‘Racist Woolies called me a thief — twice’



August 17, 2016
‘Racist Woolies called me a thief — twice’

KAALVOET RANGER: Engineer Mpumelelo Ncwadi. CREDIT: Patrick Louw

Man accused of theft for being ‘black and kaalvoet’.

A qualified engineer, who loves to walk barefoot, has accused a leading retail store of discrimination after they accused him of theft.

Dad of two, Mpumelelo Ncwadi, 53, of Parklands believes he was profiled at a Woolworths store for being “black and barefoot” on two occasions.

He says two weeks ago he was accused of stealing Berocca tablets at the Woolies store in Sunningdale, Parklands.

Mpumelelo, who’s established a comfortable lifestyle, previously lived in the United States, was a Nelson Mandela Scholar in Cambridge and has an Engineering degree from Texas University.

He says his work requires him to dress smartly in a suit and tie, but when he is off duty he prefers walking barefoot.

“We grew up on a farm, at the Fish River. For the first two years of our schooling, my sister and I used to walk to school without any shoes. It does not mean we are not civilised, it is what I am comfortable with and is a preference,” he says.

“I sit on a board of directors but I walk barefoot.”

Mpumelelo says he was “flabbergasted” when a Woolworths security guard and a supervisor accused him of snatching the Berocca energy pille, worth R80.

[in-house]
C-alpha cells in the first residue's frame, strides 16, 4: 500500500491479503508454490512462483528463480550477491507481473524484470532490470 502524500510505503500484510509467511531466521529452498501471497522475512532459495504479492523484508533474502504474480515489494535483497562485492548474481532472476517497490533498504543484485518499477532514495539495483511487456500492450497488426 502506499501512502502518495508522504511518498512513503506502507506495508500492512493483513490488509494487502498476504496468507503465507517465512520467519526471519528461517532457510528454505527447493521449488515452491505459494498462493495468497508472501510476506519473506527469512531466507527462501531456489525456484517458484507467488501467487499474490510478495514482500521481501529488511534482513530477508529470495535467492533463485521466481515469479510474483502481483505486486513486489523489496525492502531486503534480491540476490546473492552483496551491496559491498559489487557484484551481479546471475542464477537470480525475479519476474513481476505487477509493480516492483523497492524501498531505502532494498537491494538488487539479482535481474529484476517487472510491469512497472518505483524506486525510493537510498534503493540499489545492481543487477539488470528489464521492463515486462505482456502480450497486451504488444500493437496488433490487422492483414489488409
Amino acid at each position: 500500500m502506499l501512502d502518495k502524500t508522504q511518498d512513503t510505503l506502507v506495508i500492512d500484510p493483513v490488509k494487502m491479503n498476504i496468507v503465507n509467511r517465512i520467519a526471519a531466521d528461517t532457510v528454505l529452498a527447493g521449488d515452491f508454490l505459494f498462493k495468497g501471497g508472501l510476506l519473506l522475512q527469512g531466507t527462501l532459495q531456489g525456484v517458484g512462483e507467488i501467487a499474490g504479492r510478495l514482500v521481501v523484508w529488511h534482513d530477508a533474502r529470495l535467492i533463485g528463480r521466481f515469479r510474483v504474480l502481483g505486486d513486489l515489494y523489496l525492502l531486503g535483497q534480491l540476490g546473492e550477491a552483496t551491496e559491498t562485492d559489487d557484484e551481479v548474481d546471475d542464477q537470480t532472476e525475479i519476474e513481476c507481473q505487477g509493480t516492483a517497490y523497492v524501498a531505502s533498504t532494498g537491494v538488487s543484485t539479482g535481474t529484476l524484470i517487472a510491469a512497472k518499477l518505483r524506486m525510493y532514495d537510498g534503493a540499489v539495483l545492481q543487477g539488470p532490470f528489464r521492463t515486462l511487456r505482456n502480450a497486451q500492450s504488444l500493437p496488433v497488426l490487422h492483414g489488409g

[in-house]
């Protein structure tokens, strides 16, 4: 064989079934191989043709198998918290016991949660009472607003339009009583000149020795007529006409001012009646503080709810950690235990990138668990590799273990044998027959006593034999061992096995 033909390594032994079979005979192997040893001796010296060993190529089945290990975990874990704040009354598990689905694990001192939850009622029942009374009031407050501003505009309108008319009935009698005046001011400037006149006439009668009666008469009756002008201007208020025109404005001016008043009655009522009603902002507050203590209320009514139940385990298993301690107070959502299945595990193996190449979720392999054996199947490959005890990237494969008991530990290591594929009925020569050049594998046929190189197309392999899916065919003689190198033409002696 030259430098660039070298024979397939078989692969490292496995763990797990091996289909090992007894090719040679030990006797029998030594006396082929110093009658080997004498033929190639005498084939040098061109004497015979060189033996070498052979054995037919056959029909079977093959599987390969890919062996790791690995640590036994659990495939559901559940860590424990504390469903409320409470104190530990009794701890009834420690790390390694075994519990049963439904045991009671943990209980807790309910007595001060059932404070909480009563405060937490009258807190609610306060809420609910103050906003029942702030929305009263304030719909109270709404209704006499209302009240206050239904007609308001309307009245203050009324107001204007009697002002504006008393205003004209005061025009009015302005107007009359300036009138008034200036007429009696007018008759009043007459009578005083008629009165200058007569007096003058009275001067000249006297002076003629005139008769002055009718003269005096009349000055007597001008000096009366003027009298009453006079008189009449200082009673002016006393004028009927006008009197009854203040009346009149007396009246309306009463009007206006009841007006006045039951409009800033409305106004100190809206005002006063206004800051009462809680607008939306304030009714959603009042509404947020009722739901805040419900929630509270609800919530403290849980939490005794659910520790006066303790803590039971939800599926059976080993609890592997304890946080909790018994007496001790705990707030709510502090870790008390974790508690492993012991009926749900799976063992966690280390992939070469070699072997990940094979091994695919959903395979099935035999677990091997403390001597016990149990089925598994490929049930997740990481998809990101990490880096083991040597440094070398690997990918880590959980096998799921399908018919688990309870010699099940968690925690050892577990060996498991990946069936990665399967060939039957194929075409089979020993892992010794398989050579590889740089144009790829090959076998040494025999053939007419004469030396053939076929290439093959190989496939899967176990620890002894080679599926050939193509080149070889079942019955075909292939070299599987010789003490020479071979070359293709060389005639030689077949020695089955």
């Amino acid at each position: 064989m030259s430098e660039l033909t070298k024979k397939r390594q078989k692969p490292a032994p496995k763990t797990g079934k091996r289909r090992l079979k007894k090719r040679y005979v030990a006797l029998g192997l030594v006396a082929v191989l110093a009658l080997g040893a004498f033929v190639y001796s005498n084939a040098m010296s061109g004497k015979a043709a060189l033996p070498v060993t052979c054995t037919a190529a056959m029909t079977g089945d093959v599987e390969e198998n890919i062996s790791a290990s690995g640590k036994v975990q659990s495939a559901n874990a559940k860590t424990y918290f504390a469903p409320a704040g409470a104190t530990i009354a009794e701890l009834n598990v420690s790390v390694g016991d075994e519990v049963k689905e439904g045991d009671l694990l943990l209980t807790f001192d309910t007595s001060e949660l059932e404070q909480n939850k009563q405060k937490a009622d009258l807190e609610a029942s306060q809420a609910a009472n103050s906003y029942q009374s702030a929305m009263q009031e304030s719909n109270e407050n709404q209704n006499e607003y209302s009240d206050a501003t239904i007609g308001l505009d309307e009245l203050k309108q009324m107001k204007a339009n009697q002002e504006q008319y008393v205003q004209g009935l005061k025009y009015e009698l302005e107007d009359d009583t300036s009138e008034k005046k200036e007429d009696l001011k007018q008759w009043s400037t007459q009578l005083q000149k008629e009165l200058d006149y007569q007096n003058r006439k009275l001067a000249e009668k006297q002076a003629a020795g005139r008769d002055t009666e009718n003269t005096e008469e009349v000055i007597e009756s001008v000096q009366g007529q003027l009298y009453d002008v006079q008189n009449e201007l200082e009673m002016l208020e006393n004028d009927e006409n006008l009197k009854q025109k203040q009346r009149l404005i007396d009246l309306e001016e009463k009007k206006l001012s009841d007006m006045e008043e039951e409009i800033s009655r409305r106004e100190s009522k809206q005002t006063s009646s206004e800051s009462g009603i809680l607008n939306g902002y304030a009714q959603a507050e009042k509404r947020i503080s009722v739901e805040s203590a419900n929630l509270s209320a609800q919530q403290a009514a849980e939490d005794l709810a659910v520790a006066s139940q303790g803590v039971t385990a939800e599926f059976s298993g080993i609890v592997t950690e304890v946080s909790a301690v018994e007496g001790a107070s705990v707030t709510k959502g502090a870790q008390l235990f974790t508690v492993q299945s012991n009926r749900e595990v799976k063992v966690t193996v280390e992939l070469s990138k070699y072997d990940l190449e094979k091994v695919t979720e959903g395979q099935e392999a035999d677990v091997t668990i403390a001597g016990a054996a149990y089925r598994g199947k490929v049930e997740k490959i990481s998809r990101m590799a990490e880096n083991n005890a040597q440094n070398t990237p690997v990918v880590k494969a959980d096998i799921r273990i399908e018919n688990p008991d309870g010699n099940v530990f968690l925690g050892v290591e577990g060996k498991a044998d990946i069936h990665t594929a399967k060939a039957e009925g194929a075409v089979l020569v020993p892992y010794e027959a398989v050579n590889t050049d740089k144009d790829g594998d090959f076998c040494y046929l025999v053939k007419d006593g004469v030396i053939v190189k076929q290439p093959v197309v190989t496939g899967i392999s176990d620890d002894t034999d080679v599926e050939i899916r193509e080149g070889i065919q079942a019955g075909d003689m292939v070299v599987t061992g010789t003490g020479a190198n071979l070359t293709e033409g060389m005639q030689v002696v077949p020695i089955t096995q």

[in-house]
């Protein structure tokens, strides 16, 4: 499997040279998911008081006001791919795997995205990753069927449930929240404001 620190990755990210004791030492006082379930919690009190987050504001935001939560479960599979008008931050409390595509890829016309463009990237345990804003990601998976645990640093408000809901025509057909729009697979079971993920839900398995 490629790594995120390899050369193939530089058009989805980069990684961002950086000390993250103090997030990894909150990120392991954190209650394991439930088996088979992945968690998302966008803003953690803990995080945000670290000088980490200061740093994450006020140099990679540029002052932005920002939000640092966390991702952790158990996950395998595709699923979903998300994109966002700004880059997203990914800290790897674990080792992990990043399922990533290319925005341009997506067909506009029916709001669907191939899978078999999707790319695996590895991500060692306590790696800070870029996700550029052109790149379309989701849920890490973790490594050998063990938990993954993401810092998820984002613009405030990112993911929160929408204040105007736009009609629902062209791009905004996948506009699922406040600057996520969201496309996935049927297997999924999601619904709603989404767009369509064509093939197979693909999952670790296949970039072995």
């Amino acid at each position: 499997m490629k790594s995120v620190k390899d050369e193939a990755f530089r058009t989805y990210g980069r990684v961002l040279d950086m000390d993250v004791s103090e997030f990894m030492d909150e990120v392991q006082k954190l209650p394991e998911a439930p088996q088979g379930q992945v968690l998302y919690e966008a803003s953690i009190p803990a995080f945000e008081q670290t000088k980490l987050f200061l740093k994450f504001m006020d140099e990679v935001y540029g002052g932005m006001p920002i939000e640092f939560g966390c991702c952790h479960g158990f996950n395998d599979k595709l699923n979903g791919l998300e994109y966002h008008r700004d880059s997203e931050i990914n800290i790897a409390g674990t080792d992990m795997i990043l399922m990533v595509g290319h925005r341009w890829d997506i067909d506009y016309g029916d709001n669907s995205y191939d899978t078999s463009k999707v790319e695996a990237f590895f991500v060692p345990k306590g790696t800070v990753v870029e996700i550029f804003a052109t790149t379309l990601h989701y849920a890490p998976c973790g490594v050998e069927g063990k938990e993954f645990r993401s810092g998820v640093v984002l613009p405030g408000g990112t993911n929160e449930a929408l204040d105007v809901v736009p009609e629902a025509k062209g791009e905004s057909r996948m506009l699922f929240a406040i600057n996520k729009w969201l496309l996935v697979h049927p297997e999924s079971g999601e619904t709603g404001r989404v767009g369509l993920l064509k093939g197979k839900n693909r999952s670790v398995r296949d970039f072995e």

“I saw the Berocca and asked my wife whether I should get it while we were standing in the queue. There were plus-minus 25 people in the queue,” he says.

“She said no, I must leave it because we have Cal-C-Vita at home.

“My [12-year old] son placed it back on the shelf.”

He says there were problems with the card machine and his wife went out to withdraw money, while he waited at the store entrance.

“A security guard approached me and said he believed I didn’t pay for the Berocca and left the store with it.”

He told the security guard to search him and later told the supervisor they could check the Berocca blikkie on the shelf for fingerprints.

“The supervisor said she didn’t see me putting it back. They called another supervisor who recognised me from a previous incident three months ago at Parklands Junction,” he continues.

Mpumelelo explains that in May, the man chased after him when he left the store with paid-for items.

“He came to my vehicle and I said they can check the till slip and see all the items, but he began apologising. Then, also, I was barefoot.”

Mpumelelo says he lodged a complaint with Woolworths, who offered him R 1000 for wrongfully accusing them.

“My wife paid for all the goods and we returned to lodge a complaint,”he says.

“Later I received an email stating that they will be offering a R1000 voucher for the accusation and they apologised.”

He now believes Woolworths treated him unfairly because he was black and kaalvoet.

“I said there were over 25 people in the queue and they targeted me. This happened twice in four months,”he says.

“I said there is a fundamental problem, I don’t like racial profiling.”

Woolworths Communications Manager Kirsten Hewett would only say: “We are currently investigating the incident.”

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